The growing commercial power of women’s football reached a significant milestone, as Ada Hegerberg became the first female player to sign the same type of career-long Nike sponsorship deal as Cristiano Ronaldo, Kylian Mbappe, Serena Williams and LeBron James.
The former Ballon d’Or winner and Norwegian star, has signed a lucrative long-term sponsorship deal with the sportswear brand as a global ambassador for the next ten years, effectively until the end of her career as a professional footballer.
Hegerberg’s contract is the latest step toward gender parity for Nike. The full terms of the deal weren’t disclosed, but sources say the 24-year-old will earn upward of €1.1 million over the life of the deal, edging her closer to deals for male players at her level.
The deal may not be as financially lucrative as those of her male counterparts but marks a significant step for the women’s game to receive backing from a global brand to a female footballer for a sustained period of time.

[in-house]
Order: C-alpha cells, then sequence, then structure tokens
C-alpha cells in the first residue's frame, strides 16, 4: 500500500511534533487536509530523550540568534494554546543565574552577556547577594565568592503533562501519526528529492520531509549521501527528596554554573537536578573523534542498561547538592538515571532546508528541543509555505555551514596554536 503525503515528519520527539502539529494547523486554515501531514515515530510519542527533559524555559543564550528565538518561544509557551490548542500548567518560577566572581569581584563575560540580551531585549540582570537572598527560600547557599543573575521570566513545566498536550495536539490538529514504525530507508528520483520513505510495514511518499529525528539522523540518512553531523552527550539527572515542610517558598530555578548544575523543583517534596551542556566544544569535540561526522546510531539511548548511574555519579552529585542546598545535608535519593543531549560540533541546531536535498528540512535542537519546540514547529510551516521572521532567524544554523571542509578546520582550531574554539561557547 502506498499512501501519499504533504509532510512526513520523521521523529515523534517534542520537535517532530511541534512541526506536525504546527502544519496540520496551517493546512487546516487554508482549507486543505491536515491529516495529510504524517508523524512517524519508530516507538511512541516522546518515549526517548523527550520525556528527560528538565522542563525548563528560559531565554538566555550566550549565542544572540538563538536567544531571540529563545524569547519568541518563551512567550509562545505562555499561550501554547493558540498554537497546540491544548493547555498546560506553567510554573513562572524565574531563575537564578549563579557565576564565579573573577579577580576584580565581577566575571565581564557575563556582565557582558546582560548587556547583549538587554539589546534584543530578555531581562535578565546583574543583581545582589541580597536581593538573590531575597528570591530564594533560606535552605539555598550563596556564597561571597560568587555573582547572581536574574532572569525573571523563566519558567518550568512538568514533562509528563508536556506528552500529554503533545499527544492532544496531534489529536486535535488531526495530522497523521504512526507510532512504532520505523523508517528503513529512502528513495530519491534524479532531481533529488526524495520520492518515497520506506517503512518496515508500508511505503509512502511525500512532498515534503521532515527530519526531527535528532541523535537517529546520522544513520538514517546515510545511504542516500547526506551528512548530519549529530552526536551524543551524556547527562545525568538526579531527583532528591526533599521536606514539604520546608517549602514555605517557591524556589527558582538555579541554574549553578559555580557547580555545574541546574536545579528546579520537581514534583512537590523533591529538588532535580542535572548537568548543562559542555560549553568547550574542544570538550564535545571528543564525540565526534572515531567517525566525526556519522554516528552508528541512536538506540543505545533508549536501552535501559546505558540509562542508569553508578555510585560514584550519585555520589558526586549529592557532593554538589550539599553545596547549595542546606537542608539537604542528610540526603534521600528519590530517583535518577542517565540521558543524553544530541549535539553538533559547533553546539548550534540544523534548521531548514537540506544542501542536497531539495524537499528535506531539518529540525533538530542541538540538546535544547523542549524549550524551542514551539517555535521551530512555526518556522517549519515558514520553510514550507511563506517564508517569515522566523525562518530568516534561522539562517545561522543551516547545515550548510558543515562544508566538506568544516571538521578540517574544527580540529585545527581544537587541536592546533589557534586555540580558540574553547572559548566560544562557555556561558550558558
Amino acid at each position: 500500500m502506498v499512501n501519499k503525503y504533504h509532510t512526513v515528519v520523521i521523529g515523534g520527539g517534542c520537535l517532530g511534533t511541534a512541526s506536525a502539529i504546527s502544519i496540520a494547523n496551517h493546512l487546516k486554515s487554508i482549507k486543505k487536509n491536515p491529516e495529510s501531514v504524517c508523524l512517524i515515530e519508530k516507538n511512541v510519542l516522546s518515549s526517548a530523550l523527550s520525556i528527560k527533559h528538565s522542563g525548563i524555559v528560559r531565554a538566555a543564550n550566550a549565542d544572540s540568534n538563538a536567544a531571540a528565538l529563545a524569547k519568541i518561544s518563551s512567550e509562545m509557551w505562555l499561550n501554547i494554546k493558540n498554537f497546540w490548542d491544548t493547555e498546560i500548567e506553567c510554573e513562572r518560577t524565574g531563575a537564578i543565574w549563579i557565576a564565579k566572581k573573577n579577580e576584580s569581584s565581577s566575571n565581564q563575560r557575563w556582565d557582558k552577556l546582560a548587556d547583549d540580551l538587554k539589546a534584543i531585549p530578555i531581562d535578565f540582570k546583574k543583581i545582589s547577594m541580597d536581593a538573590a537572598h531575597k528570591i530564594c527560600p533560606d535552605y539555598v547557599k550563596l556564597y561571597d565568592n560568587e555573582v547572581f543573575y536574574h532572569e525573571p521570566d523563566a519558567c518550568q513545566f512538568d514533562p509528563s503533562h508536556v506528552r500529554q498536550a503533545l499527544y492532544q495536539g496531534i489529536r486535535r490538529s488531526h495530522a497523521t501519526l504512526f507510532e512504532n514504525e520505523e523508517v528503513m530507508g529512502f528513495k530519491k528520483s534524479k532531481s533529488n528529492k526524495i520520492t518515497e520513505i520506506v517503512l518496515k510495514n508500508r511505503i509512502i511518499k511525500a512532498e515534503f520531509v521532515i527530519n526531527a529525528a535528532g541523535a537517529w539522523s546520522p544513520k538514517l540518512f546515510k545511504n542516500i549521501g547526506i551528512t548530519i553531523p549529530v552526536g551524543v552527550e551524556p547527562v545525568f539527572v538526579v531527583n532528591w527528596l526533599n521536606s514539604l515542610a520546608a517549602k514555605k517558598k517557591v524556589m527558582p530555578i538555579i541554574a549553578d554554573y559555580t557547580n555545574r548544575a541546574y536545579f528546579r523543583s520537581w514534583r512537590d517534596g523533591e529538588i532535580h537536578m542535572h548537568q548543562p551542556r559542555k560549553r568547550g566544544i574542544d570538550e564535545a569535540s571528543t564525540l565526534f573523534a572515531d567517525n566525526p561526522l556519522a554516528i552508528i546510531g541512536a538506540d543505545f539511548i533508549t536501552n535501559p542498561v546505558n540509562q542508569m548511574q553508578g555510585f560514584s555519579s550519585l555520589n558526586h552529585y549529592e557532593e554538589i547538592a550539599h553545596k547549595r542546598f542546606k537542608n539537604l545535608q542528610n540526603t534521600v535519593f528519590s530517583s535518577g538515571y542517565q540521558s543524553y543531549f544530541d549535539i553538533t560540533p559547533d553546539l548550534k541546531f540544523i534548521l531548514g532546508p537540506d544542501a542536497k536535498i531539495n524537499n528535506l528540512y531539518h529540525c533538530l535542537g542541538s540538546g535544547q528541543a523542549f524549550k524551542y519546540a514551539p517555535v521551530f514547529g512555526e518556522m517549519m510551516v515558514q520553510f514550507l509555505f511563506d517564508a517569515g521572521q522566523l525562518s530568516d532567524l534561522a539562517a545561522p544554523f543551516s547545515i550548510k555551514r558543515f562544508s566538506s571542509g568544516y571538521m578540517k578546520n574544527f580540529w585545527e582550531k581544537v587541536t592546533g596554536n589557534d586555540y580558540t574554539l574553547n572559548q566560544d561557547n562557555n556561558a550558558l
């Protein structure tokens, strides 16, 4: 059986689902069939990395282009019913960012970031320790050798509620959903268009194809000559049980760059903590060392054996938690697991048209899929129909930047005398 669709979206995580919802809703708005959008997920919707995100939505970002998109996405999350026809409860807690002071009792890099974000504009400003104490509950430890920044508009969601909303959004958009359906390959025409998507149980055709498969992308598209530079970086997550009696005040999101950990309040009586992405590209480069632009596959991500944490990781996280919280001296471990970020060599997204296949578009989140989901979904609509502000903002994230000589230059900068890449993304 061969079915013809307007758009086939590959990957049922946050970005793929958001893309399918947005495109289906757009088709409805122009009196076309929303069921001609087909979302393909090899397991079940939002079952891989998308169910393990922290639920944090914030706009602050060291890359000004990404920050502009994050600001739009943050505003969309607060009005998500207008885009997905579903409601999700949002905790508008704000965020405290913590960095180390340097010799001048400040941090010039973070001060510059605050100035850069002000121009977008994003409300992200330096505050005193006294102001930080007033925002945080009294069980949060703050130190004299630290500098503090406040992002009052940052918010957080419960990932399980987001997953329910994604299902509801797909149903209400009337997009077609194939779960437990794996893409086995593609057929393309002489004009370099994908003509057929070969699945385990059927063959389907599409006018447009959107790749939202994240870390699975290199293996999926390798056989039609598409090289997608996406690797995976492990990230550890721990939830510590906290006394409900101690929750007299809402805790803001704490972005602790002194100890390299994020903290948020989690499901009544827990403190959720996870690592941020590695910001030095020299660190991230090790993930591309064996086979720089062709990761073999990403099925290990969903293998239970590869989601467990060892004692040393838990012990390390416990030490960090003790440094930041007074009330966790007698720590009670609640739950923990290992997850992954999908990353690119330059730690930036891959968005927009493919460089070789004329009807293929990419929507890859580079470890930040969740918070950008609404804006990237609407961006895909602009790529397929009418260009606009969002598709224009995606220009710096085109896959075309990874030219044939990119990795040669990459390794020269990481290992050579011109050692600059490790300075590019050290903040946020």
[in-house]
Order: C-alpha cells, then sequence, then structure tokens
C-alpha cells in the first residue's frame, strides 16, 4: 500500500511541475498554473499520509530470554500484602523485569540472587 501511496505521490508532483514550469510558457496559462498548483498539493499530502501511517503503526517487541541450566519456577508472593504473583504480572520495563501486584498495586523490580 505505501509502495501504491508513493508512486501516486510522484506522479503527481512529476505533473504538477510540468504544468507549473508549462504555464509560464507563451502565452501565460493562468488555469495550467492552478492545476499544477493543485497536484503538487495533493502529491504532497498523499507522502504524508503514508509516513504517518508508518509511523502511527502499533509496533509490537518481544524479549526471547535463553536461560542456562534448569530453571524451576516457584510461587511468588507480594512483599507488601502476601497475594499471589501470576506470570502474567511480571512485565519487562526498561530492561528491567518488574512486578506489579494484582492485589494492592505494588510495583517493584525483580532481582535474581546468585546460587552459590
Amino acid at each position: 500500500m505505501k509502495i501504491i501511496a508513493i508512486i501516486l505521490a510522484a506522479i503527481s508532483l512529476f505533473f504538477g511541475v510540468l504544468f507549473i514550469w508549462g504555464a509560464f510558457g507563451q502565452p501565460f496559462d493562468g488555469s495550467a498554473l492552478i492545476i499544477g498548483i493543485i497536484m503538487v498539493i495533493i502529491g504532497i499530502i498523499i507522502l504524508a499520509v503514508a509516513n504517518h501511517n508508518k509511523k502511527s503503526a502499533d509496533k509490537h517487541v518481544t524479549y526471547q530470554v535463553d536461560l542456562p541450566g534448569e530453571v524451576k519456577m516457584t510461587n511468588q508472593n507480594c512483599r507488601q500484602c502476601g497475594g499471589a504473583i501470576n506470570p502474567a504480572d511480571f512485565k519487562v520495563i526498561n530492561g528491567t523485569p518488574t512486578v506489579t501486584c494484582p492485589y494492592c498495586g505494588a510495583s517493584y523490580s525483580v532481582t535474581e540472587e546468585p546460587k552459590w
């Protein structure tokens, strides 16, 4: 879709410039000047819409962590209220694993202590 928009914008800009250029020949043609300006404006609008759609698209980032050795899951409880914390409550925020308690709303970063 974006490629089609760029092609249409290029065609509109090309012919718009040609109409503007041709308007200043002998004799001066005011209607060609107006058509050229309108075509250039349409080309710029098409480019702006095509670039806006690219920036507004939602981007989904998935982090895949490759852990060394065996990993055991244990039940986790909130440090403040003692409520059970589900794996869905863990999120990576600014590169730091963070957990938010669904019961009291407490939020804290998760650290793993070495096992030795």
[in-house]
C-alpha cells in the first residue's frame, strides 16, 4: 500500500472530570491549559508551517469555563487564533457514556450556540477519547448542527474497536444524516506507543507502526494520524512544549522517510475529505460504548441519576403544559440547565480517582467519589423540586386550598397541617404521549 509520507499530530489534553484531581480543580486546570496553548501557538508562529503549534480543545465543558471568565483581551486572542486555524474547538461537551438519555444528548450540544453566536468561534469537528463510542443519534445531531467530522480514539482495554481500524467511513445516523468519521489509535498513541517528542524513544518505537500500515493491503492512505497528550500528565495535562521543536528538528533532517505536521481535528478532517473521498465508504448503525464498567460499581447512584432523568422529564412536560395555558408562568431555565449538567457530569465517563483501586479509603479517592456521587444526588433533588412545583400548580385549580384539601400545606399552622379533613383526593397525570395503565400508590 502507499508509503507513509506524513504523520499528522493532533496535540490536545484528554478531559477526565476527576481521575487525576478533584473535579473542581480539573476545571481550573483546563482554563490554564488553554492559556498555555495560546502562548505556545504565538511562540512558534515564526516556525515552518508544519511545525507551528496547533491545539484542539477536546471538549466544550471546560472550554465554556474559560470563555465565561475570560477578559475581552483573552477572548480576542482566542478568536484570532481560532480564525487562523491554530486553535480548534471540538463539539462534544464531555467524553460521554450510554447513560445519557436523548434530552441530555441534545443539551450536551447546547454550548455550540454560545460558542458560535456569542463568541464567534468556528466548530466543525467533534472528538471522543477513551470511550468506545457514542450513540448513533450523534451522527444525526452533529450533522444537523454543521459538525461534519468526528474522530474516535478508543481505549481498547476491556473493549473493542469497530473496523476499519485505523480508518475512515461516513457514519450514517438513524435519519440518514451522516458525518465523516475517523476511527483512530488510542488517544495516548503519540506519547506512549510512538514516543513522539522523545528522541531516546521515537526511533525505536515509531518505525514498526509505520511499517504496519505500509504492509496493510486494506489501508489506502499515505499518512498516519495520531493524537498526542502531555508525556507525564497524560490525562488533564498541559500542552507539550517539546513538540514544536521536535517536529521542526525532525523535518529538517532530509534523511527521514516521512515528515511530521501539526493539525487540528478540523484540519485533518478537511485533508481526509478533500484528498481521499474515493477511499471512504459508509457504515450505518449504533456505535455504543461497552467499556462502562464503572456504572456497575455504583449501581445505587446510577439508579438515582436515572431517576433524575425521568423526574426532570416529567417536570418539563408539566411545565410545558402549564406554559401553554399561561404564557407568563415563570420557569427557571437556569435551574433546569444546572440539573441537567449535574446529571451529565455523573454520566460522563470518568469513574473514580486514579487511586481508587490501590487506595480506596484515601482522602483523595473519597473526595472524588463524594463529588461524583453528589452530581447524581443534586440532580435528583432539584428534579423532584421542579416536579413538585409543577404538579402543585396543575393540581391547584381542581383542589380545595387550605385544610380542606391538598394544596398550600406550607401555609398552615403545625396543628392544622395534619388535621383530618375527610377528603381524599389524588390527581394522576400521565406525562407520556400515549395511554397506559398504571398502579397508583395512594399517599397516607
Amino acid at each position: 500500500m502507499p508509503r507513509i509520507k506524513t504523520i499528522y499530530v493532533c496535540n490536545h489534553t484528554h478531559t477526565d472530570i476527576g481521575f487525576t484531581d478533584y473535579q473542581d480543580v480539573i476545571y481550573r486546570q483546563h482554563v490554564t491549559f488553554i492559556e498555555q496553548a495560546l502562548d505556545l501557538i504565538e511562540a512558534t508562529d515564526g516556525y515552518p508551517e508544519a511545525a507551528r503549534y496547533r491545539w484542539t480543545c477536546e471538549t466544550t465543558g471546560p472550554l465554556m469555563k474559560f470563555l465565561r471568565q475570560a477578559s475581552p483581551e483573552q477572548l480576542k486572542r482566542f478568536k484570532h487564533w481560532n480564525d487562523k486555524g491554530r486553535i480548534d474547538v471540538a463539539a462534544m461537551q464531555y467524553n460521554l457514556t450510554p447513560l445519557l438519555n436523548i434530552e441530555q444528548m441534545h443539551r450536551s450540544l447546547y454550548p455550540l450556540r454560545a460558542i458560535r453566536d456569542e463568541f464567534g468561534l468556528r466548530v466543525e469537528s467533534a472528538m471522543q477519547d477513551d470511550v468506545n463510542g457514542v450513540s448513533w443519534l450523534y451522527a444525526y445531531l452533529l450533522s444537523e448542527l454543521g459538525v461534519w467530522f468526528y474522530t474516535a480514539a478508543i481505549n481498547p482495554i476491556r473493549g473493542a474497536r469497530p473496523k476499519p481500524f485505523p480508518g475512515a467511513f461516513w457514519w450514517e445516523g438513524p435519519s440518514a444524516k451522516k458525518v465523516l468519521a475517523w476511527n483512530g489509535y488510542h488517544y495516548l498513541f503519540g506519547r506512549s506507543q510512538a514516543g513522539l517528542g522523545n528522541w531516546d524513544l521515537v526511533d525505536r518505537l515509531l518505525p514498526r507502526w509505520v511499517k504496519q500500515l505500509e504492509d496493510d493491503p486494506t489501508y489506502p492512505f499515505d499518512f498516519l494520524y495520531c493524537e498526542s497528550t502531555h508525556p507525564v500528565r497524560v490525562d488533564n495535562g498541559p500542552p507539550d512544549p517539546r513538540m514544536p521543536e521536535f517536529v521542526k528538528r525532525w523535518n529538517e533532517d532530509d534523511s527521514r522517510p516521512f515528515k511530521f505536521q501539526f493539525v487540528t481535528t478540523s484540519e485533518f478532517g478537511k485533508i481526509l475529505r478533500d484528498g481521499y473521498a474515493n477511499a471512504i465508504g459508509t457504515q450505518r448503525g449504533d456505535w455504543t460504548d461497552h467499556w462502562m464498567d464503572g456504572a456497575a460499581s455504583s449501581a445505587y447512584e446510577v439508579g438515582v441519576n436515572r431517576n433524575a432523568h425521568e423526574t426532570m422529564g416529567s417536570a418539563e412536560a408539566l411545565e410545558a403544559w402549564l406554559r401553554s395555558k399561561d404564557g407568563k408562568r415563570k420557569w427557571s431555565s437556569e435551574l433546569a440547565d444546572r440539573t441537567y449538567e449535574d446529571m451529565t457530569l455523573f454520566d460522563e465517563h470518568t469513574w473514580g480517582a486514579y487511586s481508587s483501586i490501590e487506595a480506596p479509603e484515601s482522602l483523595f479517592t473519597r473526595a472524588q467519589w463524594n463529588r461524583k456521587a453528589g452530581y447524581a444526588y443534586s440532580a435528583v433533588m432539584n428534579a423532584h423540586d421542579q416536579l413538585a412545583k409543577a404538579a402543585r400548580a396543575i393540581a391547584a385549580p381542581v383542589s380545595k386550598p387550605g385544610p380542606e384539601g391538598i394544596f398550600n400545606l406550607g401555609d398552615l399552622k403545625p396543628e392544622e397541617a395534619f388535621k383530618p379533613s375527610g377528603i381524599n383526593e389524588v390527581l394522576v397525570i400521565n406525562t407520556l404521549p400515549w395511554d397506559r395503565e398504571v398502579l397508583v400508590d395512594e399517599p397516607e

“For me personally, this is a groundbreaking step in my career,” Hegerberg said during a Zoom interview. “I feel like Nike has inspired millions of people in sports and they’re kind of the game changer in sports when it comes to lifting the women in sports as well and setting the bar. Hopefully this partnership can write history again back on the pitch when I’m back again.”
Nike has publicly supported efforts to reduce pay disparity between men and women athletes, including ad campaigns centered around the support for players on the U.S. women’s national soccer team and their demands for fair pay after winning the 2019 Women’s World Cup.
Hegerberg, who plays for Olympique Lyonnais Féminin, won the inaugural women’s Ballon d’Or in 2018 and has won the UEFA Champions League four times with Lyon.
Hegerberg has been vocal about her feelings on equal pay and left the Norwegian national team in 2017 to protest how the country was treating its women’s team. She has yet to return, even after it eventually did grant the women’s team equal pay. She declined to comment on her departure from the team and said she will continue to fight for equal pay, no matter how things go when play resumes.
“It’s very important for the leaders of the sport, of women’s sports as well, that they keep their voices clear, and that we don’t fall out of the discussion when things start back again,” Hegerberg says.